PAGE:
Are There Demerit Points For Impaired Driving?

Contrary to what you may think, there are no demerit points for impaired driving in Ontario. Impaired falls under the Criminal Code of Canada. There may be demerit points for other moving violations related to an impaired charge.

Impaired Driving Causing Death, Bodily Harm

Impaired driving laws become more severe if you cause harm to others :

  • Impaired driving causing bodily harm : If convicted, you could face up to 10 years in jail.
  • Impaired driving causing death : If convicted, you could face imprisonment for life.

Impaired Driving And Auto Coverage

Impaired Driving Conviction

An impaired driving conviction will significantly affect your Ontario car insurance. It will impact your rates, how you are classified, and your ability to get coverage.

Expect your rates in Ontario to skyrocket with an impaired driving charge. Your rates can increase by up to 5 times your normal premiums or more.

If you are convicted of an impaired driving charge, you may have issues getting insurance coverage. You could be denied coverage or require high risk auto insurance.

Impaired drivers are considered to be riskier because they are more likely to be a repeat offender. “MADD Canada says 30 per cent of drivers with an impaired conviction get another within 10 years,” adds Jason Tchir on Globe and Mail.

What Is The Back On Track Program?

If you are convicted of impaired driving, you will be required to complete the Back On Track Program. This includes if you were convicted of driving while impaired by drugs. You can register for the program online and attend in person at a location in your city.

You will be required to complete an Education Workshop and a Treatment Workshop. The program takes 16 hours to complete. The cost of the program is $634. If you do not complete the program your licence will remain suspended.

How Can I Avoid Driving While Impaired?

You make the decision to drive while impaired. It’s important to not put yourself in situations where you could get behind the wheel when impaired. Here are some common sense tips to help you avoid driving while impaired :

  • Be responsible : Make the decision to not drive if you’ve been drinking or using drugs.
  • Have a plan : Always have a plan to get home safely. Plan ahead of time before you go out for the evening.
  • Use a designated driver : Agree upon a designated driver before you start drinking.
  • Call a driver service :Call a taxi, Uber, Lyft, or designated driver service to get home.
  • Stay the night : Make arrangements to stay at a friend or families home or book a hotel.

You can also help prevent others from driving while impaired. Don’t allow others to drive if they have been drinking. If you suspect a driver to be impaired, notify the police. Taking these steps can help keep our roads safe.


Ontario Impaired Driving FAQs

Drivers have a lot of questions related to impaired driving rules, laws, penalties and consequences. Here are the most common :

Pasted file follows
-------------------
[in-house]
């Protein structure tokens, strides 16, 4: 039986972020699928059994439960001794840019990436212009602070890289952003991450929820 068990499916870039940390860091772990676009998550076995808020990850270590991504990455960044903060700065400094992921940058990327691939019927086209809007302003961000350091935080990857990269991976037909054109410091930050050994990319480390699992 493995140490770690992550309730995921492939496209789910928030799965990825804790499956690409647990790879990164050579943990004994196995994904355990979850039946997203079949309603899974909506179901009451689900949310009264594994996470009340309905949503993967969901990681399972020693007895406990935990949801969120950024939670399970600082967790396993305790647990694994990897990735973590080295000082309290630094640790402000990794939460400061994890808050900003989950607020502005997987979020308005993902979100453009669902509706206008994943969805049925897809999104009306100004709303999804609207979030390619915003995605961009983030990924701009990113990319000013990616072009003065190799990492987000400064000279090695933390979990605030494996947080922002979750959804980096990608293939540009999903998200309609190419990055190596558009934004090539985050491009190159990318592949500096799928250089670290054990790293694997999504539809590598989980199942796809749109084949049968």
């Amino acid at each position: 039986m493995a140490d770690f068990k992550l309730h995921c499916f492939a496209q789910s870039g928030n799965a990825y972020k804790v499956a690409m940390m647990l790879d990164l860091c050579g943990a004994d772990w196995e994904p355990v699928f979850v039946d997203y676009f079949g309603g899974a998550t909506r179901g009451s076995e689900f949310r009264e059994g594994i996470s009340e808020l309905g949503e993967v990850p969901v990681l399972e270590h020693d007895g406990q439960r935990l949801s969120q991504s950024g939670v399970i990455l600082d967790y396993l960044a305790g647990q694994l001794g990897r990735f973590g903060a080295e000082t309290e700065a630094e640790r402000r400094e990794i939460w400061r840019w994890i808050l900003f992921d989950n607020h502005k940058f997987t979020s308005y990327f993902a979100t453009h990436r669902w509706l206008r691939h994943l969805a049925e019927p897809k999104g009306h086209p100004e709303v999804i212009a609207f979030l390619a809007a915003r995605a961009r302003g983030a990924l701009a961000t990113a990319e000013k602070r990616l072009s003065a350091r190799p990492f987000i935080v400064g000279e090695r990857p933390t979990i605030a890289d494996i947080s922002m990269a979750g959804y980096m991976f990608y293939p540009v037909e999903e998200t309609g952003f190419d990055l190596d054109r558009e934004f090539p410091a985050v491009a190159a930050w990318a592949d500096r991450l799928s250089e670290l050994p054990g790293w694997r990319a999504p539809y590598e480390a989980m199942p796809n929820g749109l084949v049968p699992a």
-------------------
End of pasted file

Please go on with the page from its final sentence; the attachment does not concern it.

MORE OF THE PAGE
An impaired driving charge will stay on your driving record for 3 years. It will take 10 years for the conviction to be removed from your criminal history.

Impaired driving will affect your auto insurance premiums for 6 years. During this time you will have higher rates.

Yes. There are provincial and federal laws outlawing impaired driving. You face criminal charges at the federal level and you also face penalties for breaking provincial driving laws.

If you are involved in an accident and the other driver is impaired, you will be covered by your insurer. If you are impaired and cause an accident, you will not be covered.

It depends on the person. It may be one beer or it could be two. It depends on your size, the period between your last drink and when you plan to drive, and many other factors. Don’t chance it. If you plan to drink, don’t drive.

Yes, depending on the circumstances of your conviction, you could face jail time.

In general, drinking one beer, glass of wine, or spirit will not put you in danger of reaching a .08 BAC. This is especially if you have food or wait a while before driving. If you feel the effects, just don’t drive.

Every person is different. Know your limits. If you plan to drink, don’t plan to drive afterwards.

Its always a good idea to wait to drive if you’ve had a drink. It takes the average person about one hour to process one alcoholic beverage. So, if you had one drink, wait an hour. If you’ve had two, wait two hours. Any more than this, you should not drive, just to be safe.

It’s estimated that between 1250-1500 people are killed each year because of impaired driving. An additional 63,000 are injured.

Other Articles You May Like

Lease Or Buy A New Car Guide – Is Leasing Or Financing Better?
What Are The Most Reliable Cars And Car Brands?
Parking Lot Accident : Who's At Fault? Driving Record, Insurance And Other FAQs
No Fault Insurance : How Does It Work In Ontario And Other Provinces?
A Simple To Follow Guide For How To Buy A Used Car

<<Winter Tires In Summer : Should I Use Them?Driving High In Ontario>>